“It’s kind of a happy medium,” said Spring Lake athletic director Cavin Mohrhardt. “A lot of our athletes are two-sport athletes, so basically they’re paying $75 when they would have been paying $60. If they’re a three-sport athlete, they’re actually going to be paying less than what they were paying last year.
“It does handcuff the one-sport athletes, but with budget cuts, it’s something we’ve had to do to keep all of our programs.”
Mohrhardt noted that in his extensive conversations with other area athletic directors, it’s become apparent that several schools are going to be dropping teams — especially at the freshmen level — for the coming school year.
The money collected doesn’t go toward one specific expenditure.
“The money goes back into our general fund,” he said.
At Spring Lake last year, a total of 547 kids — 276 boys and 271 girls — played at least one sport. That works out to nearly 60 percent of the school’s population.
Mohrhardt stressed that the last thing he wants is for a student not to play sports because of the pay-to-play fee.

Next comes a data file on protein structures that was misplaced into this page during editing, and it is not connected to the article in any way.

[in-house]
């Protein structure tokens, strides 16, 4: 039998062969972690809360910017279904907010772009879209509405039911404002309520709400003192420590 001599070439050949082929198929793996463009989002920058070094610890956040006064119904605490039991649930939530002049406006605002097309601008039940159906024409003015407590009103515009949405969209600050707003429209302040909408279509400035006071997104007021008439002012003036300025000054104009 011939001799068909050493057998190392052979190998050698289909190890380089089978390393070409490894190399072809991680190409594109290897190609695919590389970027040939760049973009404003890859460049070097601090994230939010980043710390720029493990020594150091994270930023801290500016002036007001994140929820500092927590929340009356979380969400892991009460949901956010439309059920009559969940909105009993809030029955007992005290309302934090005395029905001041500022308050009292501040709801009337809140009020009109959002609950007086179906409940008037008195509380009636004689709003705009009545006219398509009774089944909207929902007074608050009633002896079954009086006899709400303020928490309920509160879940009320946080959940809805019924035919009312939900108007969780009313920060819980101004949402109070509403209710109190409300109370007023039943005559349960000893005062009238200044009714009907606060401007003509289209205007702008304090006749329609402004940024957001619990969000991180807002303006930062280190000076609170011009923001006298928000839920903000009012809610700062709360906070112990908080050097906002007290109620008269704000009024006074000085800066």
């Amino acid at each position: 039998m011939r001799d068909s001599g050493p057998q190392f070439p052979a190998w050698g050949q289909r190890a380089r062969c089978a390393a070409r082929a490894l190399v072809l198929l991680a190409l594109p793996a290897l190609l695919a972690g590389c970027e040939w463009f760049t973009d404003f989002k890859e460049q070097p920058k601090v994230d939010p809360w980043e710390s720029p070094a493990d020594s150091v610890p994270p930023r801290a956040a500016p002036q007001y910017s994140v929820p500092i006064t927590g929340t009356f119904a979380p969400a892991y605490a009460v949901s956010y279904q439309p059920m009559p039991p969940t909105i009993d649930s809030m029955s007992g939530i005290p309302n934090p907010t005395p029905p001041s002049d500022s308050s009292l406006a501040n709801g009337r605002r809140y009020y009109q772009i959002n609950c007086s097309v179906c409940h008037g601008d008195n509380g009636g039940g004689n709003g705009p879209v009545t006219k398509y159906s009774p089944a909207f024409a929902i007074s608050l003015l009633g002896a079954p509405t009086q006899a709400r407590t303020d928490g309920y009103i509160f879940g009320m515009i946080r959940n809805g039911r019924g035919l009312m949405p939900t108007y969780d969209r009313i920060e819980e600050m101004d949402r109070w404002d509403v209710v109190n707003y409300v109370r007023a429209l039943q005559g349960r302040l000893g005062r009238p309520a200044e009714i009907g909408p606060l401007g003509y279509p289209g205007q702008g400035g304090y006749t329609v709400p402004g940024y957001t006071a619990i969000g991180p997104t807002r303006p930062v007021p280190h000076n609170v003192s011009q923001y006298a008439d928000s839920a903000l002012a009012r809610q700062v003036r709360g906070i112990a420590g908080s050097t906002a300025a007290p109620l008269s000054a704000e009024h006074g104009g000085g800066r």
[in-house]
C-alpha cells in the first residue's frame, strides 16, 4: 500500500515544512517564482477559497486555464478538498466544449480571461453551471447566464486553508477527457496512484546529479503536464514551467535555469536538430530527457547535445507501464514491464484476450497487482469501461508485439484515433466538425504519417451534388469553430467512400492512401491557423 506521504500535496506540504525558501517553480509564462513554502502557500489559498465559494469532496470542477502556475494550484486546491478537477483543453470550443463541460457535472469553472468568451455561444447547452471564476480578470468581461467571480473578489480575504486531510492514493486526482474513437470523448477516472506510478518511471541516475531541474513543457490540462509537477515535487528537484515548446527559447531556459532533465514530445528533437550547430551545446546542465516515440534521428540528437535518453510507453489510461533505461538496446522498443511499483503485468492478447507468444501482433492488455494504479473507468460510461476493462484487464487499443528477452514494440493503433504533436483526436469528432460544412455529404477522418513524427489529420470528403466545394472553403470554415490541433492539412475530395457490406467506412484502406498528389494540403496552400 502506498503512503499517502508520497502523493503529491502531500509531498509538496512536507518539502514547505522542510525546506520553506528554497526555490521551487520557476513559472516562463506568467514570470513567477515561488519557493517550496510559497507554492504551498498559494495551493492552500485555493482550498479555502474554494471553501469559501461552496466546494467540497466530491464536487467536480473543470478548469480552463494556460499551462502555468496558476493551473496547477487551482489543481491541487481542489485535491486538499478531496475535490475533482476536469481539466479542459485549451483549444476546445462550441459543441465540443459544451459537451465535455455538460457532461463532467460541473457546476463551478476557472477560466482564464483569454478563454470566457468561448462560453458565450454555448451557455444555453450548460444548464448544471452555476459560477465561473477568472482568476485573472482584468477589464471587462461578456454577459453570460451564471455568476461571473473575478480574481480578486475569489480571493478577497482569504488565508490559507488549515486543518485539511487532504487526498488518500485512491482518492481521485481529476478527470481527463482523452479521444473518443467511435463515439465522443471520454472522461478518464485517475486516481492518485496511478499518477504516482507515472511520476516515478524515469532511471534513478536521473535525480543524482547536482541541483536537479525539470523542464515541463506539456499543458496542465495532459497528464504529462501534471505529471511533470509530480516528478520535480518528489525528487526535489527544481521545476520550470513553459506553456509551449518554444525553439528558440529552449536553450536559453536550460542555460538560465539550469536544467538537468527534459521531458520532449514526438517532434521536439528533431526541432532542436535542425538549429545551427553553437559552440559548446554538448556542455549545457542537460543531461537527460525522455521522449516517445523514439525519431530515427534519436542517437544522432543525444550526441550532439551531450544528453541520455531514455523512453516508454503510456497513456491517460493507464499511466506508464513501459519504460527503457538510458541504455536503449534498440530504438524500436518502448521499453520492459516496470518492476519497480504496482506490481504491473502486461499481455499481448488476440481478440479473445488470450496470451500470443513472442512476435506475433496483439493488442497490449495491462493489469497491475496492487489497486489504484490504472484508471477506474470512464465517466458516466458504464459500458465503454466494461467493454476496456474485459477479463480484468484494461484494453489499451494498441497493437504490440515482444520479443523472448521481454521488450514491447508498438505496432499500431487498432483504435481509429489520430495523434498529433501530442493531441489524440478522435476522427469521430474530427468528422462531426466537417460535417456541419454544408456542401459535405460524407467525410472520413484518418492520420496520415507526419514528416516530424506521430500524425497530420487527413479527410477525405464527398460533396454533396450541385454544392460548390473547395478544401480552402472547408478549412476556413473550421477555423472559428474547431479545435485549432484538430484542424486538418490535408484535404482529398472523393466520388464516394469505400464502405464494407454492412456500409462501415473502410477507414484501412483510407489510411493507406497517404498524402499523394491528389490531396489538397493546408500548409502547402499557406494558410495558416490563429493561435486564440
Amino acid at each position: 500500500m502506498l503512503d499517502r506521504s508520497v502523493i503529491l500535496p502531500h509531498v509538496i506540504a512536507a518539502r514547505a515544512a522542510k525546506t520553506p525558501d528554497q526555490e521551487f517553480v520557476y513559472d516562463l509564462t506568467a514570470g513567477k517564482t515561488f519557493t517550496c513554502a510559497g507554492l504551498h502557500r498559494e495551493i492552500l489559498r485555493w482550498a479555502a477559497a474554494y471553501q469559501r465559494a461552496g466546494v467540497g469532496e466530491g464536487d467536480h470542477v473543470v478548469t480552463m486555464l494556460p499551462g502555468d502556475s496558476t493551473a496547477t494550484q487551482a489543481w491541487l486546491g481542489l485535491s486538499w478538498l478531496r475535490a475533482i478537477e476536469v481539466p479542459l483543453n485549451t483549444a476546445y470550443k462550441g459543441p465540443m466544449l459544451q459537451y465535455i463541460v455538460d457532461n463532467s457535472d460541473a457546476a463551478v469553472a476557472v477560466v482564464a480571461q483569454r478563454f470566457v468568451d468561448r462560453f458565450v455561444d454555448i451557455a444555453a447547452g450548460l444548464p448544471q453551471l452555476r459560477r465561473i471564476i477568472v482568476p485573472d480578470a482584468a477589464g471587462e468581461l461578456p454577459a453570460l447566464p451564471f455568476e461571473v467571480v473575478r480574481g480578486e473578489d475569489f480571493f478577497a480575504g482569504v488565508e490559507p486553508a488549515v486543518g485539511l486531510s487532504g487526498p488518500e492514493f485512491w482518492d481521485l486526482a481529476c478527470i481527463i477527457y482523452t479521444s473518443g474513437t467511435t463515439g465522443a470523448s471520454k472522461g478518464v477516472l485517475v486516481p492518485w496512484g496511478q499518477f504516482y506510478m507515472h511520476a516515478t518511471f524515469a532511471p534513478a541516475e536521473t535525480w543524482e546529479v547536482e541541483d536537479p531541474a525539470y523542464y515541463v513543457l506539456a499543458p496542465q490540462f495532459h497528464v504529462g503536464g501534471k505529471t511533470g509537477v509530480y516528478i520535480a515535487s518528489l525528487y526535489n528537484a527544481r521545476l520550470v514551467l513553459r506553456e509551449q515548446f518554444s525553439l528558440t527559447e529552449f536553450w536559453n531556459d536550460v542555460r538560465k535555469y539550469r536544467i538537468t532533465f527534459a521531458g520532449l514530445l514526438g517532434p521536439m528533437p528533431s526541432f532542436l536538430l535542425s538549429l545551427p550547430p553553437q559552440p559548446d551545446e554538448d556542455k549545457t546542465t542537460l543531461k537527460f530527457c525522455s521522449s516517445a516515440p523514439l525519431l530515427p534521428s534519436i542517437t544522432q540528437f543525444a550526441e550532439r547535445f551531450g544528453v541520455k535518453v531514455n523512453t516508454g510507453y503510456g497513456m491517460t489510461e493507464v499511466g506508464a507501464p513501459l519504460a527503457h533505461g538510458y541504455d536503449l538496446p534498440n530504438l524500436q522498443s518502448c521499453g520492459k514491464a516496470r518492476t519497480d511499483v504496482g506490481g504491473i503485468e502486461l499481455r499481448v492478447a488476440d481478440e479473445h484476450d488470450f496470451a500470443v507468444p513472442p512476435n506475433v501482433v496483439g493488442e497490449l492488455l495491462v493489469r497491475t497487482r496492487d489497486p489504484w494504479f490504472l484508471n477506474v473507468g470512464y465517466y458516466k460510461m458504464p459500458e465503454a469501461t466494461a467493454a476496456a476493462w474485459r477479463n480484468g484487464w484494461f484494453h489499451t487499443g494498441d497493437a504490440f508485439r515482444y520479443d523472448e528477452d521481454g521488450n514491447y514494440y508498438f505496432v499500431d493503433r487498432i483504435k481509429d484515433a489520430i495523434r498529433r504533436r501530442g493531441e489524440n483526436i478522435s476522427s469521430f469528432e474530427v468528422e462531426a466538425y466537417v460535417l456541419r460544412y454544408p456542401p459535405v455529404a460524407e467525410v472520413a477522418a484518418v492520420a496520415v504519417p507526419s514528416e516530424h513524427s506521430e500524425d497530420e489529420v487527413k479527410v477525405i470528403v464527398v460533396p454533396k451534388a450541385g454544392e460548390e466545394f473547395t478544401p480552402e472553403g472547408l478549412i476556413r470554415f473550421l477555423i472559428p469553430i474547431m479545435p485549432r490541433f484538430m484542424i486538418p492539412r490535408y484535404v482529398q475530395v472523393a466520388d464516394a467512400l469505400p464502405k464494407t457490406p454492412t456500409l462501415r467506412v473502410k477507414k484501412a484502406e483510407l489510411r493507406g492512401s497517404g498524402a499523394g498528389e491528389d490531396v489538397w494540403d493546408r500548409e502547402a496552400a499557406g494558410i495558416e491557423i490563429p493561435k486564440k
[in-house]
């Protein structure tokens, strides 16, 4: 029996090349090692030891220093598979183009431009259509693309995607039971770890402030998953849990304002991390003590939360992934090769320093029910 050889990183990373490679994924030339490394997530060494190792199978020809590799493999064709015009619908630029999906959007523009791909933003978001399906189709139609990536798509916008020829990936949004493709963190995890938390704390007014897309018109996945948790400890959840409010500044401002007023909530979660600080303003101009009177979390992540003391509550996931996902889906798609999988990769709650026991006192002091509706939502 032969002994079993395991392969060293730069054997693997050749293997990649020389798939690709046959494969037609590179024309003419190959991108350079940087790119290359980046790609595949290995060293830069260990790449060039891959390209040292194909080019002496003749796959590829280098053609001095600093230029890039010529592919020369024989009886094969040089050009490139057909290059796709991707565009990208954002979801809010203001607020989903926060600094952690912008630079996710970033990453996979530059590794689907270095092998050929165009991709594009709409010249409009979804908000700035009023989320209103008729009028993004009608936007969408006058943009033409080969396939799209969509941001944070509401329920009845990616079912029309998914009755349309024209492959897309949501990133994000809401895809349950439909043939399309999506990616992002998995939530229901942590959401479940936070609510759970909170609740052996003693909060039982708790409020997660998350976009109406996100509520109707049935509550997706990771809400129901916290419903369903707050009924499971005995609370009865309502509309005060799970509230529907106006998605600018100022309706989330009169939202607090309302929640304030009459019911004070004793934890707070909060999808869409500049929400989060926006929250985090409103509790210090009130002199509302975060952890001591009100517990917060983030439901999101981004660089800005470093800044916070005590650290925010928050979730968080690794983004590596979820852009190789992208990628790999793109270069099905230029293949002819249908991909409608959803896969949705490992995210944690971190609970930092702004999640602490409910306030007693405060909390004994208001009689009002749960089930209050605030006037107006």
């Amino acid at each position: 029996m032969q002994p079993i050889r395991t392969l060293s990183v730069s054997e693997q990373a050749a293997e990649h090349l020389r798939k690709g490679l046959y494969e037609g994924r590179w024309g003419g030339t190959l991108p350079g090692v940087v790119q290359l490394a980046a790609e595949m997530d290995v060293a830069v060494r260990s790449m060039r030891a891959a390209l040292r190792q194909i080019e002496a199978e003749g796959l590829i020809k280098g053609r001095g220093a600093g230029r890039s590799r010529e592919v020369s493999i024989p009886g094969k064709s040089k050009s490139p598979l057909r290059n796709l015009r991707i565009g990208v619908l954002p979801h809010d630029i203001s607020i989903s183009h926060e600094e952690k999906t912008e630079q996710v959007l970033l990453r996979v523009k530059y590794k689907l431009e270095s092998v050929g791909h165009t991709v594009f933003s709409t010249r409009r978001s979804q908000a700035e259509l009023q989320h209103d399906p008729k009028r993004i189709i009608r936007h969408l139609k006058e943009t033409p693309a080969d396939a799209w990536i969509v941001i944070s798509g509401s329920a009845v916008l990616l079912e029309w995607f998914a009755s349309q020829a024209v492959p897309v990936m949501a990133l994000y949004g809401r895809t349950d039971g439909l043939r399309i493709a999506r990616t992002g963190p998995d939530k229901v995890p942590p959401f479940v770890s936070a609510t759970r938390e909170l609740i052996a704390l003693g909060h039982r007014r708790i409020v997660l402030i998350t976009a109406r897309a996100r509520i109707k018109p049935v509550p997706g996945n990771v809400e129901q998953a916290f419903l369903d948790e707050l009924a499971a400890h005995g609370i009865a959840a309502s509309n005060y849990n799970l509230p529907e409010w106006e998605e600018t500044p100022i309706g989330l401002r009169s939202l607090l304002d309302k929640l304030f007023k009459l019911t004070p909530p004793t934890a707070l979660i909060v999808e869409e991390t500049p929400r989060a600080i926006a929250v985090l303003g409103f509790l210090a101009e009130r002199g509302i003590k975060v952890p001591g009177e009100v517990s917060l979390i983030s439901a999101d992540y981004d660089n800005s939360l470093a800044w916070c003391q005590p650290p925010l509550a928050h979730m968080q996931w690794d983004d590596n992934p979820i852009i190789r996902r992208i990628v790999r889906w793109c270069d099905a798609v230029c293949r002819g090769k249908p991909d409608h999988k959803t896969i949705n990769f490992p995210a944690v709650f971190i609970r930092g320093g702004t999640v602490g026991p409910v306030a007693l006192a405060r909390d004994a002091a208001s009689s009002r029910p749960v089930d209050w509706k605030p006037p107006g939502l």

“At Spring Lake, we have scholarships, and I don’t want any athlete not to play because of that,” Mohrhardt said. “We’ll make sure that doesn’t happen.”
According to Grand Haven assistant athletic director Robin Bye, Buccaneers’ student-athletes playing a school-funded sport must pay $80 per sport, with a family maximum of $240. The $80 is a $5 increase from last year.
Those playing sports that aren’t fully funded, such as hockey or lacrosse, pay $25 plus the cost needed to support that sport.
At the middle school level, Grand Haven student athletes pay $45 per sport with a family maximum of $135.